PPP with Challenge Handshake Authentication Protocol (CHAP) or Password Authentication Protocol (PAP) is often used to inform the central site about the remote devices that are connected to the site.
With this authentication information, if a device or an access server receives a packet for a destination to which the router or the access switch is already connected, an additional call is not placed. However, if the router or access server is using rotaries, the device or access server sends the packet out on the correct port.
CHAP and PAP were originally specified in RFC 1334, and CHAP is updated in RFC 1994. These protocols are supported on synchronous and asynchronous serial interfaces. When using CHAP or PAP authentication, each device or access server identifies itself using a
name. This identification process prevents a device from placing another call to a device to which it is already connected and also prevents unauthorized access.
Access control using CHAP or PAP is available on all serial interfaces that use PPP encapsulation. The authentication feature reduces the risk of security violations on your device or access server. You can configure either CHAP or PAP on a serial interface.
To enable CHAP or PAP authentication on a device, the device must be running PPP encapsulation.
When CHAP is enabled on an interface and a remote device attempts to connect to it, the local device or access server sends a CHAP packet to the remote device. The CHAP packet requests or “challenges” the remote device to respond. The challenge packet consists of an ID, a random number, and the host name of the local device.
The required response consists of the following two parts:
- An encrypted version of the ID, a secret password, and a random number
- Either the hostname of the remote device or the name of the user on the remote device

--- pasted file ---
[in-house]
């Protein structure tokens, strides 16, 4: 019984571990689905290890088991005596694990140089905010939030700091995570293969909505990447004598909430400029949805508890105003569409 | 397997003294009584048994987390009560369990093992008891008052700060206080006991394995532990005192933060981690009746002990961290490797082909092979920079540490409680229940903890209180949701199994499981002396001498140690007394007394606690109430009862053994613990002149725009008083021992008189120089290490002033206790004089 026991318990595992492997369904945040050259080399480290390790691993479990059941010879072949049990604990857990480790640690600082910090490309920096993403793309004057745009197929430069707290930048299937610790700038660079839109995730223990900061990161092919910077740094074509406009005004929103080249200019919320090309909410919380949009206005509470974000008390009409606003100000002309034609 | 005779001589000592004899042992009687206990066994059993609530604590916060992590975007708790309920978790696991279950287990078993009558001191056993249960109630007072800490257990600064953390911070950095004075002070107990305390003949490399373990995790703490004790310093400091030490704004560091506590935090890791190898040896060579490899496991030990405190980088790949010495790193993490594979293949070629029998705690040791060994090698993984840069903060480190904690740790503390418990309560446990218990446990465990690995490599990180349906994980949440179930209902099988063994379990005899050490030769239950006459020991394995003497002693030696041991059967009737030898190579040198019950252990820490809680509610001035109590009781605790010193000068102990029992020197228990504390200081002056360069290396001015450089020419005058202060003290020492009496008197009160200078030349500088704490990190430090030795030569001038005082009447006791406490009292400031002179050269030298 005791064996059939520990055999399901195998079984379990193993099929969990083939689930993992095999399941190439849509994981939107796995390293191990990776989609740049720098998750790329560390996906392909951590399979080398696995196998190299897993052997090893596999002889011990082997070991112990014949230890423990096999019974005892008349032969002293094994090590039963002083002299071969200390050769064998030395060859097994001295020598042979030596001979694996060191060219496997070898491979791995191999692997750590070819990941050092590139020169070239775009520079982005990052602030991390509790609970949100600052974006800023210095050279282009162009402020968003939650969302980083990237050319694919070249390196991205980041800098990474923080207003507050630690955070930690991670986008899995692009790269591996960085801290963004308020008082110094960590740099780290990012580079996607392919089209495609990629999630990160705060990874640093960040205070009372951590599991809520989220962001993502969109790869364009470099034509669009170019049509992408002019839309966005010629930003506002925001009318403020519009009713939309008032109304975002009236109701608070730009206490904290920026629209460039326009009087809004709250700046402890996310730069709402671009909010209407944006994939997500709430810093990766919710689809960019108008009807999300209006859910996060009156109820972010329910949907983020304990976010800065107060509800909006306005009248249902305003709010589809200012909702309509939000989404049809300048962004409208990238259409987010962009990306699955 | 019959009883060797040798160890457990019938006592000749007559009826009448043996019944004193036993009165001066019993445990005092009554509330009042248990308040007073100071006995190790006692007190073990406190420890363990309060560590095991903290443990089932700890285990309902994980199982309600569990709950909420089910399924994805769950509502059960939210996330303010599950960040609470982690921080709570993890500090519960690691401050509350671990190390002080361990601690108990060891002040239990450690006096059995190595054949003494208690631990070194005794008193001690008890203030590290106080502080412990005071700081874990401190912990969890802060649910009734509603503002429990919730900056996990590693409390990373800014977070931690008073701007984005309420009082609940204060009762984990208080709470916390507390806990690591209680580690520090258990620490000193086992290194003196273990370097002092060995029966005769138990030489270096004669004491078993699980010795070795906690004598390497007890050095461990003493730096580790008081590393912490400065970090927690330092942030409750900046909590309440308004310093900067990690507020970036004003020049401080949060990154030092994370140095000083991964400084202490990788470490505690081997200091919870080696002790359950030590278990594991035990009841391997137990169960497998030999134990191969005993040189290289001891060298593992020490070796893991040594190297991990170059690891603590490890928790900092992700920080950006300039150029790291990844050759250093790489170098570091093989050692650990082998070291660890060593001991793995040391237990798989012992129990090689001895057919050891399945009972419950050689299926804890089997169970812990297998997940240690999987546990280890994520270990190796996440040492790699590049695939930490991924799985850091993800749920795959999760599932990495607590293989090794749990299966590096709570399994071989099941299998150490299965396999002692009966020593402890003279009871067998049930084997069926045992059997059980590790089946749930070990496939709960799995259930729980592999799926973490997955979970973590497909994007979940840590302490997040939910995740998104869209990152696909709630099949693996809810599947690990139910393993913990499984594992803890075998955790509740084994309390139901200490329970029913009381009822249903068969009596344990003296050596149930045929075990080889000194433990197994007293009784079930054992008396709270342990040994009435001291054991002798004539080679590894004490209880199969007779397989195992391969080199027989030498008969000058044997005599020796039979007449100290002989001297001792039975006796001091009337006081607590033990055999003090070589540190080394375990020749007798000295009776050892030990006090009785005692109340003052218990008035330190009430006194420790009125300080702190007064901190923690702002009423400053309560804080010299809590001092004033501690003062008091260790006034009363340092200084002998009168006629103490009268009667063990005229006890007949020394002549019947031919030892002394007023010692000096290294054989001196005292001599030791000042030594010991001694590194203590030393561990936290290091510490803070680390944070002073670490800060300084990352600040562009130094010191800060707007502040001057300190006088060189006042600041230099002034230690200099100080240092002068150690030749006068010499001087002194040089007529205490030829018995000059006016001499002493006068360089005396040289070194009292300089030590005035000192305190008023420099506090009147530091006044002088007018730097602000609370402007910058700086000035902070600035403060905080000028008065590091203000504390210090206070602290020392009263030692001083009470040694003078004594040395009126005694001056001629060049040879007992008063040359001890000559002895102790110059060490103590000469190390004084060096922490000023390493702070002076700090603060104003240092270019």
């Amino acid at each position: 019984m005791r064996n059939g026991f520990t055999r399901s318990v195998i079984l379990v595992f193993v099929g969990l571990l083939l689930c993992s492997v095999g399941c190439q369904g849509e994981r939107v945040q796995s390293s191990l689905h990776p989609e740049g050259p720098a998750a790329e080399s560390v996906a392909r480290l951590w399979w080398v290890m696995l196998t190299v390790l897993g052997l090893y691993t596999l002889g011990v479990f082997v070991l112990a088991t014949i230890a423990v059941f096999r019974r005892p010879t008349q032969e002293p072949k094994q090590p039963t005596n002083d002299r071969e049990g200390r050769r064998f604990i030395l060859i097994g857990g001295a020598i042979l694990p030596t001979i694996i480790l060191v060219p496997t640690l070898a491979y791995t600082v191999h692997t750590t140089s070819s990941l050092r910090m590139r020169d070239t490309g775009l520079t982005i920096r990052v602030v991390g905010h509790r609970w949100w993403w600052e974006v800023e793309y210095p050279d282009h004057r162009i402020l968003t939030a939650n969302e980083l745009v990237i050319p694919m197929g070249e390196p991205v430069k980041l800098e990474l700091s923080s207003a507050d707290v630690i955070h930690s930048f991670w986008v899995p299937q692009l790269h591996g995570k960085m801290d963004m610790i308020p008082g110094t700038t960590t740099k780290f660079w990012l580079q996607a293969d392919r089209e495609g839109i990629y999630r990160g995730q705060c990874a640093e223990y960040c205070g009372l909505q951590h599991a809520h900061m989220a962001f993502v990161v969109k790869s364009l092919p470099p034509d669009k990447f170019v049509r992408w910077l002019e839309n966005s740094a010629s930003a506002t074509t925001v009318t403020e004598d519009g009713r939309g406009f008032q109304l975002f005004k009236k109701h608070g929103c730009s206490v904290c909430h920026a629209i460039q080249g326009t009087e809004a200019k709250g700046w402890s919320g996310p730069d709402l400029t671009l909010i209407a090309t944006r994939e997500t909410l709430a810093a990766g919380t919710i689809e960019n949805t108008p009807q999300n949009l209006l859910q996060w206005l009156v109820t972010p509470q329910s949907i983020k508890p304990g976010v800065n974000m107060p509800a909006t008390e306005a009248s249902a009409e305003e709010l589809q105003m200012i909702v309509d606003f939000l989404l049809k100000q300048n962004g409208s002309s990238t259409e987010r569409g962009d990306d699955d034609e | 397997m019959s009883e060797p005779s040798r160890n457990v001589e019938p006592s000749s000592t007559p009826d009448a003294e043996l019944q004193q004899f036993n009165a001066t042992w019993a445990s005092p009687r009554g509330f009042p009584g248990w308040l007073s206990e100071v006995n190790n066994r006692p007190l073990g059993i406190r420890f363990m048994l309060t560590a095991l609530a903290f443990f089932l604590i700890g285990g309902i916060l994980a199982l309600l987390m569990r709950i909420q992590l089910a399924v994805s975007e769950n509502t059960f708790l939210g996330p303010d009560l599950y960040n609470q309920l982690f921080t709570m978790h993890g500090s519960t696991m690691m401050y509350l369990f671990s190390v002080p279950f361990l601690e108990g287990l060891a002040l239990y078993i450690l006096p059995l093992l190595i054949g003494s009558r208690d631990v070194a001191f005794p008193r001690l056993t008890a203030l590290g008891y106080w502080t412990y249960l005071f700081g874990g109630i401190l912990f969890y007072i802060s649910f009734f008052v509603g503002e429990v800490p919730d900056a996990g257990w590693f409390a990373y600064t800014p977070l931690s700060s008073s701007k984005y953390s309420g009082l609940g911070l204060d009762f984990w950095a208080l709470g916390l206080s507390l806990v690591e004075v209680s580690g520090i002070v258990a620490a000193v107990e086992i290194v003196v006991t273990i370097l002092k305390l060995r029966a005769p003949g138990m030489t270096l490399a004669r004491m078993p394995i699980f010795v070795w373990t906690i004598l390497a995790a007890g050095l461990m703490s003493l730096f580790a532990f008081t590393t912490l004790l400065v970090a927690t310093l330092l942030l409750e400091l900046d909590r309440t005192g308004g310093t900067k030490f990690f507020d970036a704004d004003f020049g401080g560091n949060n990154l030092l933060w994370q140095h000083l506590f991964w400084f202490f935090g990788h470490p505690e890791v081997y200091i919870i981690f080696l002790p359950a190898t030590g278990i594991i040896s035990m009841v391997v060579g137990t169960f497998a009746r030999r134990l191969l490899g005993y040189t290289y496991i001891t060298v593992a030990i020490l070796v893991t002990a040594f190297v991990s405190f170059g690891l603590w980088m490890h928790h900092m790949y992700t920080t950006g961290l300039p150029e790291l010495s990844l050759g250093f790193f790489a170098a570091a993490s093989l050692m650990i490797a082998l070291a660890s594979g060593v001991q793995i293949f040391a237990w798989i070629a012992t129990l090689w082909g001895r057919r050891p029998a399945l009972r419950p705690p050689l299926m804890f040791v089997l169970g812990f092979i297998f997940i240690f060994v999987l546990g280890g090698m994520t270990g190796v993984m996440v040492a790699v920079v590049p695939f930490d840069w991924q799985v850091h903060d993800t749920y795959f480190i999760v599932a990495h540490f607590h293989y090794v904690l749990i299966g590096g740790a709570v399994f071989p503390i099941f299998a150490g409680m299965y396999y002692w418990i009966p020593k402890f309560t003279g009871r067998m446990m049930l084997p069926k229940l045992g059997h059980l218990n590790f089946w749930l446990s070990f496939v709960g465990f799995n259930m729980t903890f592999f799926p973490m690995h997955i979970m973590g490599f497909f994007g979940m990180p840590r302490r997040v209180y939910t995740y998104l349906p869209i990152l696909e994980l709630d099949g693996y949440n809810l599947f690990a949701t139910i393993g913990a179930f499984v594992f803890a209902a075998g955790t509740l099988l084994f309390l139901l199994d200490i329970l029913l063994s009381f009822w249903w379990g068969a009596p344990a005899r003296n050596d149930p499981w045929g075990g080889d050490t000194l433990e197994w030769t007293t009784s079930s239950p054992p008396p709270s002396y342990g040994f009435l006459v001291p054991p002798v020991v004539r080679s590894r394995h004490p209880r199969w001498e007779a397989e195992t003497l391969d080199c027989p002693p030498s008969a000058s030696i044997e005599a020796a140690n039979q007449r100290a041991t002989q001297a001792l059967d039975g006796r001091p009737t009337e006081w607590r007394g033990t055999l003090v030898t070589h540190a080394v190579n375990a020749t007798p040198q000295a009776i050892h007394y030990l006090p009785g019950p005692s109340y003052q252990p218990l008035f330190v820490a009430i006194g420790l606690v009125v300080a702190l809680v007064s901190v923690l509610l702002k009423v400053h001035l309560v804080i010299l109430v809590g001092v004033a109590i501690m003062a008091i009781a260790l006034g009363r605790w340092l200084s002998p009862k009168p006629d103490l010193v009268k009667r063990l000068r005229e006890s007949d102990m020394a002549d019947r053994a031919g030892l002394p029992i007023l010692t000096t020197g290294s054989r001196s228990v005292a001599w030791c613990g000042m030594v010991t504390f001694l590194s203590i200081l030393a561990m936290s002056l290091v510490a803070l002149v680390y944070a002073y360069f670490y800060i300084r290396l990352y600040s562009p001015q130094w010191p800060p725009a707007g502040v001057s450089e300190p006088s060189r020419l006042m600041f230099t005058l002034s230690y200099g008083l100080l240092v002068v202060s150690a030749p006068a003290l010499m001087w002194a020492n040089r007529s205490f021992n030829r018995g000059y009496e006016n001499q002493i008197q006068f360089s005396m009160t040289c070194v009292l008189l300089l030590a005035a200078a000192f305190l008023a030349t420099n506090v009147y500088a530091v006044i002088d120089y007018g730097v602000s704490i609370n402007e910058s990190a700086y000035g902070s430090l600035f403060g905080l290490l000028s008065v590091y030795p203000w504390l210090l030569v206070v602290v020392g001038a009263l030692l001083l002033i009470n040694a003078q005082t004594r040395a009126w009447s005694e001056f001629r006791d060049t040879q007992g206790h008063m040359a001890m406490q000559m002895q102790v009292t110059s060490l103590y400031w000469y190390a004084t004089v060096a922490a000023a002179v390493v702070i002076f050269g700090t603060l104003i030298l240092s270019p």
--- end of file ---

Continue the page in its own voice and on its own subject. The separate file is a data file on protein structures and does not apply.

When the local device or access server receives the response, it verifies the secret password by performing the same encryption operation as indicated in the response and by looking up the required hostname or username. The secret passwords must be identical on the remote device and the local device.
Because this response is sent, the password is never sent in clear text, preventing other devices from stealing it and gaining illegal access to the system. Without a proper response, the remote device cannot connect to the local device.
CHAP transactions occur only when a link is established. The local device or access server does not request a password during the rest of the call. (The local device can, however, respond to such requests from other devices during a call.)
When PAP is enabled, the remote router attempting to connect to the local device or access server is required to send an authentication request. If the username and password specified in the authentication request are accepted, Cisco software sends an authentication acknowledgment.
After you have enabled CHAP or PAP, the local router or access server requires authentication from remote devices. If the remote device does not support the enabled protocol, no traffic is passed to that device.